FAFSA myths financial aid myths

7 FAFSA & Financial Aid Myths – Debunked

There is loads of information out there about financial aid – but some of it is outdated (the rules change all the time), and some is just plain false. If you are trying to figure out the financial aid process, it can sometimes be hard to tell fact from fiction, so below we are revealing the truth about 6 common myths about financial aid and the Free Application for Federal Student Aid (FAFSA)®.

Myth #1: My parents make too much money to qualify for financial aid, so I shouldn’t even bother applying.

Truth: The fact is, there is no hard and fast rule when it comes to how much income you can make and still qualify for financial aid. Most families can qualify for some type of aid – even if it’s just low-interest federal student loans. There are a number of other factors that go into the financial aid formula, so don’t assume that you won’t get aid just based on income alone.

And if you have academic achievements, you could qualify for merit-based aid from the schools, which has nothing to do with income. Many states and schools require the FAFSA to award their own aid as well, so if you don’t apply, you won’t have the opportunity to even find out how much aid you could have received, and you could miss out – big time!

Myth #2: I pay taxes or support myself, so I don’t have to include my parents’ information on the FAFSA form.

Truth: Don’t assume that just because you support yourself, file your own taxes, or live on your own that you are considered independent by FAFSA rules. While independent students do not need to include parental info, you won’t know for sure if you qualify as independent unless you go through the FAFSA filing questions to determine your dependency status.

Myth #3: I don’t need to submit the FAFSA until I’ve been accepted to a school.

Truth: You should file your FAFSA as soon as possible after October 1st of your senior year of high school. You should list all of the schools you are considering, even if you haven’t even applied to them yet. The schools you list will use the information from your FAFSA to decide how much and what types of aid to offer you. Some aid is given out on a first-come, first-served basis, so waiting to file may cost you lost aid dollars. Don’t wait!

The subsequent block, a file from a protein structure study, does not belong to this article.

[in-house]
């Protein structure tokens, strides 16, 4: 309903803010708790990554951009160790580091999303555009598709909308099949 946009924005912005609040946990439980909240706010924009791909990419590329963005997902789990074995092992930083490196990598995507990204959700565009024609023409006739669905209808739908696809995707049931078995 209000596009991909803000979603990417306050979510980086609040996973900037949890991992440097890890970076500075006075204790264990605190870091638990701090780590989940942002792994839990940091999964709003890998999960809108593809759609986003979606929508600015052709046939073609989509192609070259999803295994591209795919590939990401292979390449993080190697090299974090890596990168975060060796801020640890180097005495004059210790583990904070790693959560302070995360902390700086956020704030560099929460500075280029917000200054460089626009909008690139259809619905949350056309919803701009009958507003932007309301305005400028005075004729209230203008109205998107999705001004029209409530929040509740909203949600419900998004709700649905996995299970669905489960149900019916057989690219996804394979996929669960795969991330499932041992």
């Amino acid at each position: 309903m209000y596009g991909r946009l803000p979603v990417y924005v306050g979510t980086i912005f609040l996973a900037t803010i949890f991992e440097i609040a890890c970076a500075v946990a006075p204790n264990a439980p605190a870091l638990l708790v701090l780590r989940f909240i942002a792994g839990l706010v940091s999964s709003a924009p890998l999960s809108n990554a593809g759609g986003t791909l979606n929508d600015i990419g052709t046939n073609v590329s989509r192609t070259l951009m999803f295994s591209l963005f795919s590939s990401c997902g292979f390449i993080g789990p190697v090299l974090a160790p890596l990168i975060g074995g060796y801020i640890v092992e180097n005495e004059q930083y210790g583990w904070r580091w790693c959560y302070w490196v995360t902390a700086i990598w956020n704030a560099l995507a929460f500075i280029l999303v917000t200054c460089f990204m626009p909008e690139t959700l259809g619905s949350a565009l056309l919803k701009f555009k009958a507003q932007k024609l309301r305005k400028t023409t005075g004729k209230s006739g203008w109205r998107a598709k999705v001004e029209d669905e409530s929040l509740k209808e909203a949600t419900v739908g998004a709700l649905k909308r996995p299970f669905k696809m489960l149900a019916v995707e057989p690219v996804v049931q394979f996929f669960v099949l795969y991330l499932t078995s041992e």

Myth #4: The FAFSA deadline isn’t until June, so I don’t need to be in a hurry to file.

Truth: In fact, there are at least 3 different deadlines to be aware of. The federal deadline is different from the state and school deadlines, and certain specific scholarships may have their own deadlines as well.

You can find the state and federal deadlines for the FAFSA at www.fafsa.gov, but you will need to check with your school for their deadline – and keep in mind that different schools will often have different deadlines, so when applying to multiple schools, make sure to submit your FAFSA before the earliest deadline.

As mentioned above, we recommend you file your FAFSA as soon after October 1st as possible so you don’t have to worry about missing any deadlines!

Myth #5: I can call FAFSA to find out about my financial aid awards.

Truth: The Federal Student Aid office does not award or disburse your financial aid, so they will not be able to tell you anything about what you might receive. Instead, you should contact the financial aid office at your school to find out when and how much aid you may be offered. Each school has its own timelines for awarding aid, so keep this in mind if you are inquiring at different schools. Typically, you may start receiving award letters as early as the fall of your senior year of high school, but some may not be mailed until spring.

Myth #6: I only have to fill out the FAFSA once, my senior year of high school.

Truth: Actually, you have to fill out the FAFSA form every year that you are in school (Senior year of high school through Junior year of college – and later if you are in school longer than 4 years), in order to remain eligible for federal student aid (as well as other forms of aid that may require the FAFSA). And if you are a parent with multiple children in college at the same time, yes, you have to fill out the FAFSA every year for each child.

Myth #7: Only students with good grades or high test scores receive financial aid.

Truth: Having a high GPA and great test scores can certainly help improve your odds of receiving “merit-based” financial aid, but in terms of federal student aid (or “need-based” aid), grades are not usually considered when awarding financial aid. However, keep in mind that your college may determine whether or not to continue awarding aid in future years, based on academic performance.

Still have questions? Confused about filing for financial aid? We are here to help! Contact us to find out what we can do to make this easier for you, and make sure you don’t miss deadlines or make other costly mistakes throughout the process.

 

Source: Accfs.com

 

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